TIFF FILM REVIEW: Denis Villeneuve’s ‘Prisoners’

Jake Gyllenhaal and Hugh Jackman star in 'Prisoners', which opens in the UK on Sept. 27.

Jake Gyllenhaal and Hugh Jackman star in ‘Prisoners’, which opens in the UK on Sept. 27.

By Ray Bennett

TORONTO – The positive reviews of Canadian director Denis Villeneuve’s second film, a police procedural titled “Prisoners”, are a puzzle since “Criminal Minds” has done this stuff better week in and week out on TV for a decade.

Two young girls go missing on Thanksgiving Day in a small Pennsylvania community and the film spends 153 minutes in the murk as the story plays out. Hugh Jackman plays one of the fathers, Keller Dover, established in the first scene as a survivalist who never saw a deer he didn’t shoot, with Jake Gyllenhaal as the dedicated but troubled Detective Loki, established in his first scene as a cop who never met a case he couldn’t solve.

Gyllenhaal acts as if he wonders where all the good scripts went after “Brokeback Mountain” and “Zodiac” while Jackman still has a case of “Les Misérables” as he pitches his performance to the back row. There’s a constant fear that he will burst into song. Not for one moment is any of the cast plausible except for poor Paul Dano, who takes a beating well.

Expert cinematographer Roger Deakins captures the rainswept suburb and nearby woods dutifully as a simple young man named Alex James (Dano), who was seen in the neighbourhood in a camper, is apprehended quickly.

When Loki releases James on the grounds that there is no evidence and the young man appears to lack the intellectual capacity to plan a kidnapping, Dover takes the law into his own hands. He captures the lad, ties him up and beats him brutally.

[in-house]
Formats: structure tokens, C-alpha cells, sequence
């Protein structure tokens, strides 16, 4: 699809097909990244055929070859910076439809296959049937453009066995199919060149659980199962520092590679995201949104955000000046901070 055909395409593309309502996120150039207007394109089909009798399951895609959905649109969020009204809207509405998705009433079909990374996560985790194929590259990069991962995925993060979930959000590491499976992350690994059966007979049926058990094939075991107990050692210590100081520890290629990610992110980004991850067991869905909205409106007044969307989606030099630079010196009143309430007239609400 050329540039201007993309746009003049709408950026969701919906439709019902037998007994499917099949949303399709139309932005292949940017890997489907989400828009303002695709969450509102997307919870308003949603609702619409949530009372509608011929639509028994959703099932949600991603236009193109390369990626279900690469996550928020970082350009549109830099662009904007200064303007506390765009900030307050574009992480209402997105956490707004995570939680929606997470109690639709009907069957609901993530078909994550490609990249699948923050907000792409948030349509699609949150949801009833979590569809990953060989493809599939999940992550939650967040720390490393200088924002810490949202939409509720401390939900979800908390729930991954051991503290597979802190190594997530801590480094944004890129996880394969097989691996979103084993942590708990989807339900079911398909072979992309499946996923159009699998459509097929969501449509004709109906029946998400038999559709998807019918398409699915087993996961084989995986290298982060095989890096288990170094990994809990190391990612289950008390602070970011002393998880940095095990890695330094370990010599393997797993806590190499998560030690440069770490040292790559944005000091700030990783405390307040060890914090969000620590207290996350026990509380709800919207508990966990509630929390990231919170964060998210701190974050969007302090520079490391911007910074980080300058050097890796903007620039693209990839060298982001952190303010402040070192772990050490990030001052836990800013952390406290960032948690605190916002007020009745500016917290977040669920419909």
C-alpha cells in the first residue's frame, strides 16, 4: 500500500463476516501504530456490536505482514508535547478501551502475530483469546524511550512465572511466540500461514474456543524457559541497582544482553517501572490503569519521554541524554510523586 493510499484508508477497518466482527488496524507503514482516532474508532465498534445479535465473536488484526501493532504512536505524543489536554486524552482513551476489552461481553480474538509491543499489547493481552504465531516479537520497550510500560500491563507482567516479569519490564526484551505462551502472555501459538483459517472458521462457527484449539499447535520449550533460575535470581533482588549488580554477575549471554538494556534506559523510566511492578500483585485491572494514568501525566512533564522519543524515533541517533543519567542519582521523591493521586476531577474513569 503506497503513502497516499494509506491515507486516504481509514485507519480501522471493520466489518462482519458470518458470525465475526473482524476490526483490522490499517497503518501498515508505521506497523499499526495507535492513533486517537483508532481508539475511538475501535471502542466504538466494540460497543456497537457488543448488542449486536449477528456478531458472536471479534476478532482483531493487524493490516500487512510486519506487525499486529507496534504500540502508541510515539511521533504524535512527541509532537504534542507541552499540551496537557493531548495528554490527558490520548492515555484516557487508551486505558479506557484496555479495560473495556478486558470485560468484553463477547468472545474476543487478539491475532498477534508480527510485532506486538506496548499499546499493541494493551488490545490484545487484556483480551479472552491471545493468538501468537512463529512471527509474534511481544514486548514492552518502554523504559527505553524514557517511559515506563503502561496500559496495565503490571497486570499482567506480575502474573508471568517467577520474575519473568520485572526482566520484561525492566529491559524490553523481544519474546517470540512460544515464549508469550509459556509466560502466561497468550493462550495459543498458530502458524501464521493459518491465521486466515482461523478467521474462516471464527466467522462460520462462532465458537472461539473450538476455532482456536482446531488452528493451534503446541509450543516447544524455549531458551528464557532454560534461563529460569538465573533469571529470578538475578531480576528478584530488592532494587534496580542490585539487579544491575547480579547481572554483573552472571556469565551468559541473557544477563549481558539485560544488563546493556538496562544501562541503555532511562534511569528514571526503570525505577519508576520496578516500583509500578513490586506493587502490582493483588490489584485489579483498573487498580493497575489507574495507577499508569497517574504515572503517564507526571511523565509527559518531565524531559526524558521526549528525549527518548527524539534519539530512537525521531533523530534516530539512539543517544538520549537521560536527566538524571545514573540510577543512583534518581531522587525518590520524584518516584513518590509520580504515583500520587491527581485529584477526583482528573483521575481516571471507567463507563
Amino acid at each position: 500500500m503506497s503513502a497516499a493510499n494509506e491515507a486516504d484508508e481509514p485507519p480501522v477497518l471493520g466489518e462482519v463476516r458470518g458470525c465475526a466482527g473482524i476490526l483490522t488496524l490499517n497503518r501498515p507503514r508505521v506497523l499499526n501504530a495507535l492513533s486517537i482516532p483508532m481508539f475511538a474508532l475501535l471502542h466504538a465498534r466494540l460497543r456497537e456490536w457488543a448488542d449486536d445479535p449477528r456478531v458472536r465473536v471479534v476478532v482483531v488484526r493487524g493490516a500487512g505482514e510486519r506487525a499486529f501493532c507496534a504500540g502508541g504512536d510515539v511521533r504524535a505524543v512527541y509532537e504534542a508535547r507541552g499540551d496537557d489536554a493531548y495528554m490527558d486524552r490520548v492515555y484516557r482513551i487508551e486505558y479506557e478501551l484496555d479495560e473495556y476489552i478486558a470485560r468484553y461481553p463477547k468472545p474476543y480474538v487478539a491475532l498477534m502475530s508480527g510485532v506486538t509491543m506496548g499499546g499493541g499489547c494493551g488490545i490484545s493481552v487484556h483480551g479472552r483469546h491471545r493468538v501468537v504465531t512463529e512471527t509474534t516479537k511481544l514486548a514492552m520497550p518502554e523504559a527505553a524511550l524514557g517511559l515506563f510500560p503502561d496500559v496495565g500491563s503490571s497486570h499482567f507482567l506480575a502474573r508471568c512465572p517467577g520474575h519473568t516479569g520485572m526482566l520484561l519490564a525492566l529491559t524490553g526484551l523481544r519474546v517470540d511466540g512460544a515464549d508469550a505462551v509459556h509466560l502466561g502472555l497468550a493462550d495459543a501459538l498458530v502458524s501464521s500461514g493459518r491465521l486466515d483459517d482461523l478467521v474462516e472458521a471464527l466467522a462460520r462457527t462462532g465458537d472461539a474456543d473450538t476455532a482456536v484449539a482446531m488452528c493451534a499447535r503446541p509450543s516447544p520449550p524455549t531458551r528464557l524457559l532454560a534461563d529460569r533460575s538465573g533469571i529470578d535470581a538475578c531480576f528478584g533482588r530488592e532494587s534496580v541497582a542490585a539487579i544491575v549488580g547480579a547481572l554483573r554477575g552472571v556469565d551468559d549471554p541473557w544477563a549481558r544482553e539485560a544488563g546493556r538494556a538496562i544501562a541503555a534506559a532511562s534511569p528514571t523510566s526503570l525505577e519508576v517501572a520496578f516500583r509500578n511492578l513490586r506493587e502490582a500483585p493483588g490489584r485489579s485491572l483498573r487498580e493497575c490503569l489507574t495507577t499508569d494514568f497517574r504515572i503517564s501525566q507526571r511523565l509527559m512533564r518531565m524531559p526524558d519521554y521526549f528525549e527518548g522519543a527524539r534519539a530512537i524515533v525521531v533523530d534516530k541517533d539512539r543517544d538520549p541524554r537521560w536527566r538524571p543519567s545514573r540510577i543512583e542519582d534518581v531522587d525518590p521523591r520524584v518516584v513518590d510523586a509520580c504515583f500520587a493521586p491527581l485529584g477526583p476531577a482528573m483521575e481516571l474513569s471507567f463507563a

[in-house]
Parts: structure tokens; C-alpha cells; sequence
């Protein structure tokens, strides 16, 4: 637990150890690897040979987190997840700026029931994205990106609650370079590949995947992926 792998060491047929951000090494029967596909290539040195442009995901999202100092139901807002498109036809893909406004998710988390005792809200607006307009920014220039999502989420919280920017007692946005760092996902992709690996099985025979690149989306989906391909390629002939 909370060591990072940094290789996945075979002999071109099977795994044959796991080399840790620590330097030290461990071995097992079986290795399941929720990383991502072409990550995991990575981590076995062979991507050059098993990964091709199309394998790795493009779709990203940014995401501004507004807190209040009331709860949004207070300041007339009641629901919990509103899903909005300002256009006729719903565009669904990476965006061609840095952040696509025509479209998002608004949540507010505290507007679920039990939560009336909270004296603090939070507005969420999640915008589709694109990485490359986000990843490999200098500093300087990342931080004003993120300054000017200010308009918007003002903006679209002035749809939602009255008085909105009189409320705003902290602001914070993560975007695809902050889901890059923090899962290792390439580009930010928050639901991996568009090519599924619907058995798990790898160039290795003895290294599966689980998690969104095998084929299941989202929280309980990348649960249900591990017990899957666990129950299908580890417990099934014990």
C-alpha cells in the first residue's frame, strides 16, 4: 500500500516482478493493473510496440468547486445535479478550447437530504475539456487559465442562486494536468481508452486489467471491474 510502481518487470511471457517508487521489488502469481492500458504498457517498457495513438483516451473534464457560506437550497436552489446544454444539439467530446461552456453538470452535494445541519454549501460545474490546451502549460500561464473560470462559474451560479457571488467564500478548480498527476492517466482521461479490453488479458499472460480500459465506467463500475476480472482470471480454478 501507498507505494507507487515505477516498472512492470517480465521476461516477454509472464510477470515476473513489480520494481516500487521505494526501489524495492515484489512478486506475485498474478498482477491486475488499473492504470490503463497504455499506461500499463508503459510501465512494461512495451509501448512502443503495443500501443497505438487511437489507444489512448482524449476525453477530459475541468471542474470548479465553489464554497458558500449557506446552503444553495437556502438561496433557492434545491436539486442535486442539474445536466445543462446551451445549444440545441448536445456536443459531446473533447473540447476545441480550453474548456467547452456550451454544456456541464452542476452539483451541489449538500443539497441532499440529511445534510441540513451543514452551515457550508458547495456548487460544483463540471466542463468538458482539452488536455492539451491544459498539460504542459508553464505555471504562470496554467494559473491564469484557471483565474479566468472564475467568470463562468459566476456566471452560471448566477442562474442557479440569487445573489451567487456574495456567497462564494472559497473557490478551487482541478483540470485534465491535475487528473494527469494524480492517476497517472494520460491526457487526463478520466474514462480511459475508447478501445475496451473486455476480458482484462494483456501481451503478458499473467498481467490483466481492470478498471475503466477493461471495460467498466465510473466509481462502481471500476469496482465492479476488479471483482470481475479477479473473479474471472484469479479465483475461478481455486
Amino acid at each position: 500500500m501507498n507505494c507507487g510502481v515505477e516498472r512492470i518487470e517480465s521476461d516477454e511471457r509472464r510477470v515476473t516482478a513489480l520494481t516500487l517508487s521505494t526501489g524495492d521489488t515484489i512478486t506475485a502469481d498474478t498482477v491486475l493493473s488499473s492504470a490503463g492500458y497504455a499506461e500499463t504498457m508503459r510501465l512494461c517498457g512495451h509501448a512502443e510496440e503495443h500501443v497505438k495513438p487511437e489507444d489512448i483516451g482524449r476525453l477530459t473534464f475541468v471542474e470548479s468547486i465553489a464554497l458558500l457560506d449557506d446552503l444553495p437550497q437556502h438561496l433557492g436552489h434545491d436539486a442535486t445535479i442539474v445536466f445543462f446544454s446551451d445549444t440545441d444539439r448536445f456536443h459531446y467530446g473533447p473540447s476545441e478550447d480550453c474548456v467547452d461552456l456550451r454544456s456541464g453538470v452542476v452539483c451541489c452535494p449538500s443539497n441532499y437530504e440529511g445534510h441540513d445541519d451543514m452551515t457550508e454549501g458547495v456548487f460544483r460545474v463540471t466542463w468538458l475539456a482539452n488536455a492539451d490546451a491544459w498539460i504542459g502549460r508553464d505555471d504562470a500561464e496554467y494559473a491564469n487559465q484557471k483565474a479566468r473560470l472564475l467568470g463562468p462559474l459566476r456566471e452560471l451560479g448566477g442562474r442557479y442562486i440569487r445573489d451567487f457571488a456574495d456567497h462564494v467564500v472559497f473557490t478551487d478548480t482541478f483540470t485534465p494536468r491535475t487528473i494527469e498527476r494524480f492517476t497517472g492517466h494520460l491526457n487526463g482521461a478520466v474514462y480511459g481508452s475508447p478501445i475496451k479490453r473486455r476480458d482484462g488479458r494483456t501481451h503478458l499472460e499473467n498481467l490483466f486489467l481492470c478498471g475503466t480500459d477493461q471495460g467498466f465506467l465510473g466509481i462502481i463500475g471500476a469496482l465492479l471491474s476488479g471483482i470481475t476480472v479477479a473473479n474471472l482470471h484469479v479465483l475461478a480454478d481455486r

At home, Dover’s wife Grace (Maria Bello) falls apart while neighbours and fellow victims Franklin (Terrence Howard) and Nancy (Viola Davis) are benumbed and gradually fade from the story. Melissa Leo looms ominously as the boy’s mother.

Dover’s temper increases as Loki drives about slowly in the rain with a serial killer on his mind and a possible new suspect. There is the sense that it will end with an arbitrary villain and there will be a chase. Johann Johannsson’s workmanlike score strikes every obvious note but it’s difficult to care and such is the lack of tension in a supposed thriller that terminal boredom sets in around the half-way mark.

Venue: Toronto International Film Festival; Opens: UK: Sept. 27 (Entertainment One), US: Sept. 20 (Warner Bros.) Cast:  Hugh Jackman, Jake Gyllenhaal, Viola Davis, Maria Bello, Terrence Howard, Melissa Leo, Paul Dano, Dylan Minnette; Director: Denis Villeneuve; Screenwriter: Aaron Guzikowski; Director of photography: Roger A. Deakins; Production designer: Patrice Vermette; Music: Johann Johannsson; Editors: Joel Cox, Gary D. Roach; Costume designer: Renee April; Producers: Broderick Johnson, Kira Davis, Andrew A. Kosove, Adam Kolbrenner; Executive producers: Edward L. McDonnell, John H. Starke, Robyn Meisinger, Mark Wahlberg, Stephen Levinson; Production: Alcon Entertainment. UK rating: 15; US rating: R; 153 minutes.

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